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Willing I come, unknowing how to fear ;
Nor shalt thou, Phæbus, find a suppliant here.
Thy moniter's death to me was ow'd alone, 761
And 'tis a deed too glorious to disown,
Behold him here, for whom, so many days,
Impervious clouds conceal'd thy fullen rays;
For whom, as man no longer claim'd thy care,
Such numbers fell by peftilential air!
But if th' abandon'd race of human kind
From gods above no more compassion find;
If such inclemency in heav'n can dwell,
Yet why muft unoffending Argos feel 770
The vengeance due to this unlucky steel?
On me, on me, let all thy fury fall,
Nor err from me, since I deserve it all;
Unless our desert cities please thy sight,
Our fun'ral flames reflect a grateful light.

775 Discharge thy shafts, this ready bofom rend, And to the shades a ghost triumphant send ;

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Phæbe, tuum mortale nefas; quem nubibus artis Et squallente die, nigra quem tabe sinistri 761 Quæris, inique poli. quod fi monftra effera magnis Cara adeo Superis, jacturaque vilior orbis,

766 Mors hominum, et fævo tanta inclementia cælo eft; Quid meruere Argi? me, me, divum optime, folum Objeciffe caput fatis præftabit. an illud

771 Lene magis cordi, quod defolata domorum Tecta vides ? ignique datis cultoribus omnis Lucet ager? sed quid fando tua tela manusque Demoror? expectant matres, fupremaque fundunt Vota mihi. fatis eft: merui, ne parcere velles. Proinde move pharetras, arcufque intende fonoros, Insignemque animam leto demitte: fed illum

But

But for my country let my fate atone,
Be mine the vengeance, as the crime my own.

Merit distress'd, impartial Heav'n relieves:
Unwelcome life relenting Phæbus gives; 781
For not the vengeful pow'r, that glow'd with rage,
With such amazing virtue durft engage.
The clouds dispers'd, Apollo's wrath expir'd,
And from the wond'ring God th' unwilling youth
retir'd.

785 Thence we these altars in his temple raise, And offer annual honours, fealls, and praise ; These folemn feasts propitious Phæbus please : These honours, still renew'd, his ancient wrath appease.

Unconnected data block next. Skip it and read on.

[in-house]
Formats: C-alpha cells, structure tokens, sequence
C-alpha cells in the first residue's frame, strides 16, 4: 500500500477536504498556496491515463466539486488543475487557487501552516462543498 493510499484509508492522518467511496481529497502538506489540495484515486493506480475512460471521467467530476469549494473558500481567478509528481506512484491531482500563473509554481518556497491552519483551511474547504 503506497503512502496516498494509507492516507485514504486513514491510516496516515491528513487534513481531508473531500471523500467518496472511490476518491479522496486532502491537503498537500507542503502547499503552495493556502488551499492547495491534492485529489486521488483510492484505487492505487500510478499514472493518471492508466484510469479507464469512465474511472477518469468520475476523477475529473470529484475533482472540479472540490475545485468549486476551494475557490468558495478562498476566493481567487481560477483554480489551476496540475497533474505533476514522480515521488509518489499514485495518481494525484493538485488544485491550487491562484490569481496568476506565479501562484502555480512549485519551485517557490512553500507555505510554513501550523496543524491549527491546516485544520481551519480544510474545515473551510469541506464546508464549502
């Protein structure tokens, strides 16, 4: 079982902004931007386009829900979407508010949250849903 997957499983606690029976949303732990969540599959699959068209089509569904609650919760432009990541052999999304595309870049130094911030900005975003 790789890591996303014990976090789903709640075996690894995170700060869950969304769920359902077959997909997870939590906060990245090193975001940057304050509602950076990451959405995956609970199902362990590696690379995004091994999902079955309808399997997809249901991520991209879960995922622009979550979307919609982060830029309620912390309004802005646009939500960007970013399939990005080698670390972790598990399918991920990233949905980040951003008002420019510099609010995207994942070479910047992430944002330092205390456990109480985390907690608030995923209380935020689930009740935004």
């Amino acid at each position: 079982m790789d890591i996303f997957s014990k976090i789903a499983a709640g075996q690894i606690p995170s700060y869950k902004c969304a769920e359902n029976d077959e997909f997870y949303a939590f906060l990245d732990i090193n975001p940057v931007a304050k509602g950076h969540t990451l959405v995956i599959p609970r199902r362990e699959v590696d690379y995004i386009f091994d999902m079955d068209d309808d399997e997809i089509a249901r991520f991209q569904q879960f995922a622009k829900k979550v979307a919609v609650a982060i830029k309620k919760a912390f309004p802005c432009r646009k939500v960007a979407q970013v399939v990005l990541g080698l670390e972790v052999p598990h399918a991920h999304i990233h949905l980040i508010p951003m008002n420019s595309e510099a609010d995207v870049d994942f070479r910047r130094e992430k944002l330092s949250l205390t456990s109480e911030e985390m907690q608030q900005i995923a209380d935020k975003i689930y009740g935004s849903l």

789 But say, illustrious guest, (adjoin'd the King), What name you bear, from what high race you

fpring? The noble Tydeus ftands confess'd, and known Our neighbour prince, and heir of Calydon.

780

Pallidus Inachiis qui defuper imminet Argis,
Dum morior, depelle globum. Fors æqua merentes
Refpicit, ardentem, tenuit reverentia cædis
Latoiden, triftemque viro fubmiflus honorem
Largitur vitæ, nostro mala nubila celo
Diffugiunt. at tu ftupefacti a limine Phabi
Exoratus abis, inde hrc stata facra quotannis
Solemnes recolunt epulæ, Phobeiaque placat
Templa novatus honos; has forte invifitis aras.
Vos quæ progenies ? quanquam Calydonius Oeneus
Et Parthaoniæ (dudum fi certus ad aures
Clamor iit) tibi jura domus; tu pande quis Argos
Advenias? quando hæc variis fermonibus hora eft.
Vol. II,
D

Relate

791

Relate your fortunes, while the friendly night
And filent hours to various talk invite,

795 The Theban bends on earth his gloomy eyes, Confus’d, and sadly thus at length replies: Before these altars how ihall I proclaim (Oh gen'rous prince) my nation, or my name, Or thro' what veins our ancient blood has roll'd ? Let the fad tale for ever reft untold !

801 Yet if propitious to a wretch unknown, You seek to share in forrows not your own; Know then from Cadmus I derive my race, Jocasta's son, and Thebes my native place. 805 To whom the King (who felt his gen’rous breast Touch'd with concern for his unhappy guest) Replies :---- Ah why forbears the son to name His wretched father known too well by fame? Faine, that delights around the world to stray, Scorns not to take our Argos in her way.